Let’s stand with Mother Nature . . . you go, girl!

“Everybody needs beauty as well as bread, places to play in and pray in, where nature may heal and give strength to body and soul.” (John Muir)

 

36 thoughts on “Nature’s Magic: A Healthier, Happier, Kinder, and More Creative You

  1. Great post and so timely and relevant for me. For the past several months I have made a concerted effort to watch less TV, specifically CNN. The minute-by-minute accounts of Trump’s craziness became unbearable. I cannot tell you how much happier and more relaxed I am. At the same time I made a pact with myself to walk for at least 1/2 a day, every day. It was challenging to schedule these walks at first, but within a week or so, my days were being scheduled around my walks instead of the other way around. My walks are getting longer and longer and some days I end up going for 2 walks. I have also been craving “nature” and have been thinking about moving from Toronto to Victoria BC so I can live if not on the beach, within walking distance to it.

    Liked by 2 people

    • It’s true, Fransi, nature is probably the best antidote we have to the overwhelmingly depressing political environment we are in. You’ve taken such a healthy approach to dealing with situations that are largely out of our control. Victoria is one of my favorite cities . . . though I’ve never been to Toronto so can’t compare!

      Liked by 1 person

      • They’re very different, total opposites. Toronto is big and bustling, very work and success oriented. Tons to do. Would never be described as laid back. I’m originally from Montreal — totally different from both Toronto and Victoria and even Vancouver for that matter. There’s something for everyone in Canada. The older I get and the crazier the world becomes the more zen I crave.

        Liked by 1 person

  2. Donna,
    How are you?

    I posted this a few days ago on LinkedIn

    Albert Einstein said, “The most beautiful and profound emotion we can experience is the sensation of the mystical. It is the power of all true science.” Do you have a mystical heart? If so, “Spiritual Courage” (SC) lives there. hashtag#courageexpert hashtag#couragecoach hashtag#chorusofcourage

    Liked by 1 person

    • Hi, Sandra, that’s a great Einstein quote! I love how he so often articulates the intersection of science and spirit. And his recognition of the power of nature. Thanks for sharing it. Hope all is well with you.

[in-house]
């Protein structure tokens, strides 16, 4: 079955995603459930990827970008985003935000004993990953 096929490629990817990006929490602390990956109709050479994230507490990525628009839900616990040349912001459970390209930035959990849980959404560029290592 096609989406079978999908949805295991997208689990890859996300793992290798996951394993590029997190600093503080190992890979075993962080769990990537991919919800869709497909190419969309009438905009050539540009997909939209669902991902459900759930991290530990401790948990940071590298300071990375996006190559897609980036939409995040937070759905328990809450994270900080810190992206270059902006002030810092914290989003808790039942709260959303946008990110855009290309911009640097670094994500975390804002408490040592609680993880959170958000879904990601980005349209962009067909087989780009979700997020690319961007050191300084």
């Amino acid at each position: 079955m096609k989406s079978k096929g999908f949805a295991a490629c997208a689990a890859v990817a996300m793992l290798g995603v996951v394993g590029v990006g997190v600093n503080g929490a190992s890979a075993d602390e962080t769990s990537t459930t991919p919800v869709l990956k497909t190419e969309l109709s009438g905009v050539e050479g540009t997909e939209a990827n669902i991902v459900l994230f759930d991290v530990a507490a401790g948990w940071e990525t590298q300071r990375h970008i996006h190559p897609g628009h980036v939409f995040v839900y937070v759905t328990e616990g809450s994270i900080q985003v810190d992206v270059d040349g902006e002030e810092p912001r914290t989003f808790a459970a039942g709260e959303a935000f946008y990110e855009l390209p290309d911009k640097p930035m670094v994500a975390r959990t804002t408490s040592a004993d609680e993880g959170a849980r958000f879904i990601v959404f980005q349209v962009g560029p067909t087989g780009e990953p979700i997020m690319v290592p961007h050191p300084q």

Like

  3. During our seven-week stay in Mexico, we spent a lot of time outdoors walking, but not too much time really in nature. When we were able to visit the botanical garden, I could feel my mood change… I felt so relaxed. You just can’t get that feeling of peace inside a building.

    Liked by 1 person

  4. I’m with you, Donna. Although I haven’t incorporated as much ‘wild time’ into my days as I’d like, I noticed, during my 7-week trip overseas that so much less screen-time and so much more walking and looking, both in cities and in the country, made me stronger, healthier and happier. Back home in Australia, I too love to write in the garden, often by hand. Even looking out the window at trees and gardens helps to relax the mind. And in our cities we often have ‘nature strips’ between the pavements and the kerbs, for grass and trees. In the safer suburbs, some people even plant a few herbs or veggies there. Although my daily walks are mostly through inner-city streets, I am surrounded my nature. There is nothing, though, as beneficial as immersion in nature, ‘going bush’ as we say! Thanks for reminding me.

    Liked by 1 person

    • Thanks, Carol, so good to hear from you. I’m looking forward to hearing about the grand trip! Having a spot in the garden to write is one of the great gifts of life. Are you still in the midst of winter, or is spring on the way down under?

      Like

  5. I’ve brought this outside to read 😉 Since we moved into our own home last year, we have made our garden into the most used room of our house! We practically live out here in the evenings. We gave up an allotment as its location made it less and less practical, but now we have room at home. Just pottering in the garden and growing a bit of food is very awe-inspiring and soul-restoring.

    Liked by 1 person

  6. Wonderful, Donna! I’m on my computer just until it warms up a few degrees. Have watered the very abundant plants in the three pots on my balcony. Then, will head out to find a LimeBike and ride along Elliott Bay. I may live in the city (a block from the Olympic Sculpture Park); but find Nature where I can. Plants and the Sound are very soothing. My little bit of nature in the city!

    Liked by 1 person

    • There’s lots of nature to be found in Seattle, Jan, and it sounds like you know just where to find it. How lovely to live so close to the Sculpture Park–it’s always such a treat. Hope you’re enjoying this changeable weather. Thanks for connecting!

      Like

    • Me, too, Miriam! Right now, Seattle is so smoky from fires to the north, south, and east of us that we are being told to stay inside. Our air quality is said to be worse than Beijing’s right now. So I look through my window at the hazy hills and thirsty trees. We are so appreciative of the Australian firefighters who have come to help battle the wildfires here in the American west.

      Liked by 1 person